The University of Tasmania has purchased the Midcity Hotel in central Hobart to provide additional student accommodation in the south.
Planning of the facility’s refurbishment is underway to ensure it can house 140 students in time for Semester 2 2018, which commences with Orientation Week on 9 July 2018.
University of Tasmania Vice-Chancellor Professor Rufus Black said the project would have a significant impact on meeting demand for student housing.
“We are very aware of the tightening housing market in Hobart and the impact this is having on individuals, families and the broader community,” Professor Black said.
“That’s why we’ve been working on innovative projects that we can act on quickly to address these pressures in the immediate term while continuing to develop further student housing options in the medium term.
“We have a wonderful university in a wonderful part of the world, and we are committed to providing the infrastructure and the services to support our students while they study with us.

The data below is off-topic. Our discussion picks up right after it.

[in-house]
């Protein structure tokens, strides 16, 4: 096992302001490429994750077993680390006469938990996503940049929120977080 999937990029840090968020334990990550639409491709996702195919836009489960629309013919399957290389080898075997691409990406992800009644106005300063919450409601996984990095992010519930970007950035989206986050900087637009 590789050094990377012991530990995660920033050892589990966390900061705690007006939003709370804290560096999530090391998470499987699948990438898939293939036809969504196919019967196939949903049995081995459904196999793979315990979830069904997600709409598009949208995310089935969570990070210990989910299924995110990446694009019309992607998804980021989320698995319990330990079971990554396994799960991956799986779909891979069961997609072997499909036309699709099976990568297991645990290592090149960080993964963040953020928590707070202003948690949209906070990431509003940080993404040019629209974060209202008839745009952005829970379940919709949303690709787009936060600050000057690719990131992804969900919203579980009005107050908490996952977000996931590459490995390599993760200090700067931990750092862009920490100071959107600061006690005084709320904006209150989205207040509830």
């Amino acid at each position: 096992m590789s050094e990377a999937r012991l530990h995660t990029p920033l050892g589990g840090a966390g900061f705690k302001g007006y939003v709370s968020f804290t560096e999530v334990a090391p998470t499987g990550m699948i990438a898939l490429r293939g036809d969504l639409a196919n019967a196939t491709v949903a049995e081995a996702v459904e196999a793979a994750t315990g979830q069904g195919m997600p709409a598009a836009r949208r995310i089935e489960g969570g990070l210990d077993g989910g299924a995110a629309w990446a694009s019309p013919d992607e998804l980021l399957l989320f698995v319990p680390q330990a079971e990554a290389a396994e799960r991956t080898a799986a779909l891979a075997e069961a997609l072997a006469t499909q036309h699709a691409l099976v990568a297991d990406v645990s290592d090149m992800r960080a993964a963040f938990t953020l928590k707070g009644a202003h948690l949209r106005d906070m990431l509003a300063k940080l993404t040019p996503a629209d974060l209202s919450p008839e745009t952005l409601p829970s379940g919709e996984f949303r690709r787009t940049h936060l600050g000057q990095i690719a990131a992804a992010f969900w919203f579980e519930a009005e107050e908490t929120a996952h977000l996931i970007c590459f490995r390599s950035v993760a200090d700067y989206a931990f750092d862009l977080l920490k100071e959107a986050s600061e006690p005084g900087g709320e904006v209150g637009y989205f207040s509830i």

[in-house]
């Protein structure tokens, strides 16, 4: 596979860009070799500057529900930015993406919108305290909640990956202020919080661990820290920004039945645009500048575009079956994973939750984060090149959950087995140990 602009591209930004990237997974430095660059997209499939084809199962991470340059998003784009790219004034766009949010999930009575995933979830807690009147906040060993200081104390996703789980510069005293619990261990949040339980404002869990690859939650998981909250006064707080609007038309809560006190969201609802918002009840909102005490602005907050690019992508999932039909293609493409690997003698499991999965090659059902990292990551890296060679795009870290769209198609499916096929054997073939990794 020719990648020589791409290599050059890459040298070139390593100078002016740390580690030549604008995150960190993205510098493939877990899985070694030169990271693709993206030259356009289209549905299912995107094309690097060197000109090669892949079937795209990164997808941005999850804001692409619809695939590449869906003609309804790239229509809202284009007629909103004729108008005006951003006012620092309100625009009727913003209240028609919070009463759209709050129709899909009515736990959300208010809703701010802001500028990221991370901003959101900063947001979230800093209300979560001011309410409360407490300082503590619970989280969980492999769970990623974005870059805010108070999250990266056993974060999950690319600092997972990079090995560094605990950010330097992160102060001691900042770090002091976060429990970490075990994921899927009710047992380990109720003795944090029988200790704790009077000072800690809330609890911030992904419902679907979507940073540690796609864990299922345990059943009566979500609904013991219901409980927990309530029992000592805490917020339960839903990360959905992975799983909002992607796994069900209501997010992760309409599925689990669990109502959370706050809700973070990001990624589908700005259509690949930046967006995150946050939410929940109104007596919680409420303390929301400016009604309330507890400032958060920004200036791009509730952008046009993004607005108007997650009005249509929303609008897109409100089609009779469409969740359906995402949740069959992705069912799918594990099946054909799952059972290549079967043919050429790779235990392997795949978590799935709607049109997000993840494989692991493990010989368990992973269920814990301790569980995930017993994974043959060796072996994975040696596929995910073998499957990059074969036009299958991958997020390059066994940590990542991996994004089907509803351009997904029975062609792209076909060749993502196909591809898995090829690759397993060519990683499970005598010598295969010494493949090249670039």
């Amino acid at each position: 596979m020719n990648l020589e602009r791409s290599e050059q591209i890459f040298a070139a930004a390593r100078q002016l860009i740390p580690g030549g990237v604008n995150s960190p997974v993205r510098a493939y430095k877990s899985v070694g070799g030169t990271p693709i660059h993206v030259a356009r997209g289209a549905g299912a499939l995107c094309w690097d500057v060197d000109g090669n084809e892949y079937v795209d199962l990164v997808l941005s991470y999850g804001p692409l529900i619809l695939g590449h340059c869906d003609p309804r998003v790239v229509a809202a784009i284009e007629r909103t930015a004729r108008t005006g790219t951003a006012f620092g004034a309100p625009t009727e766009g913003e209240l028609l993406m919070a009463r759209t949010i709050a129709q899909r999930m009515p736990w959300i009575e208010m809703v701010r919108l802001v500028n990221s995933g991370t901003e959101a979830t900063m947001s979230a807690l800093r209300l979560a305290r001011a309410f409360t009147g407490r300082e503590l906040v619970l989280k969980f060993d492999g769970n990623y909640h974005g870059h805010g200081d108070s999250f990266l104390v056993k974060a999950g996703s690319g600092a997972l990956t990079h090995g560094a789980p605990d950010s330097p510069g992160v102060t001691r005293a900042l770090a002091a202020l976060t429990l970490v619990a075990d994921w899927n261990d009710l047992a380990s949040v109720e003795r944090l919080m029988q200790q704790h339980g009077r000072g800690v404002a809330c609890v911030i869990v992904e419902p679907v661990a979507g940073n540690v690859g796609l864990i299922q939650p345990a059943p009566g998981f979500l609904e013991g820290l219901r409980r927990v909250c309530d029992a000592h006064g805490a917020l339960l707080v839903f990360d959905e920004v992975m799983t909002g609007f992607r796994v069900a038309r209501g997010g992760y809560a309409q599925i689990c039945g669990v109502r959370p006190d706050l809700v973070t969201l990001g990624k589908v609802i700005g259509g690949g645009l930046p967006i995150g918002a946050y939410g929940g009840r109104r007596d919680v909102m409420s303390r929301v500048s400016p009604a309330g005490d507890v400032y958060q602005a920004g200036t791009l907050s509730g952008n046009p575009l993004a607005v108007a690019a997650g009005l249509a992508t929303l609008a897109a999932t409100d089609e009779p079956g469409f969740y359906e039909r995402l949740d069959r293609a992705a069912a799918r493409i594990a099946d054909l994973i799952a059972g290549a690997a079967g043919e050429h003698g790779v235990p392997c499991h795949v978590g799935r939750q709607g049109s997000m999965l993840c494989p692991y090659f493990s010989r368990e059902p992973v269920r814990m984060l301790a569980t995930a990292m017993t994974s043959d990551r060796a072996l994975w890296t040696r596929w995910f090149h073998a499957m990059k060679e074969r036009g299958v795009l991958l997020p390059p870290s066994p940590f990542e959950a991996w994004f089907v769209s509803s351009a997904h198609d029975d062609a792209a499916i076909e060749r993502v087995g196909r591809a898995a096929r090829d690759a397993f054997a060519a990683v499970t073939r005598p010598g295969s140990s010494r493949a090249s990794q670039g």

“Just as importantly, we are committed to doing our part to meet the challenges that we as a Tasmanian community face together.”
The University has significantly increased the number of student beds it provides over the past several years as student numbers have grown, and more accommodation is planned.
While the refurbishment of the Midcity Hotel, on the corner of Elizabeth and Bathurst Streets, will deliver 140 beds, further works will lift that number to more than 170 by the start of Semester 1, 2019.
In March 2018, the University also announced it had secured private investment funding to underwrite a new student complex of about 430 beds, worth more than $70 million, at 40 Melville Street, adjacent the recently commissioned Hobart Apartments complex in Melville Street. Work on this project is progressing and is expected to be completed in 2020.
The combined capacity of all three new student accommodation developments in the Hobart CBD is approximately 1,040 beds.
“Tasmania is enjoying a period of remarkable growth,” Professor Black said. “That growth brings benefits, from the economic to the cultural, but also challenges -challenges that with the right ideas and approaches, we can overcome.
“The University will continue to play an important role in helping our city grow and adapt. We’ll respond to increased demand directly through increasing accommodation supply, but also through the expertise and advice of our researchers.”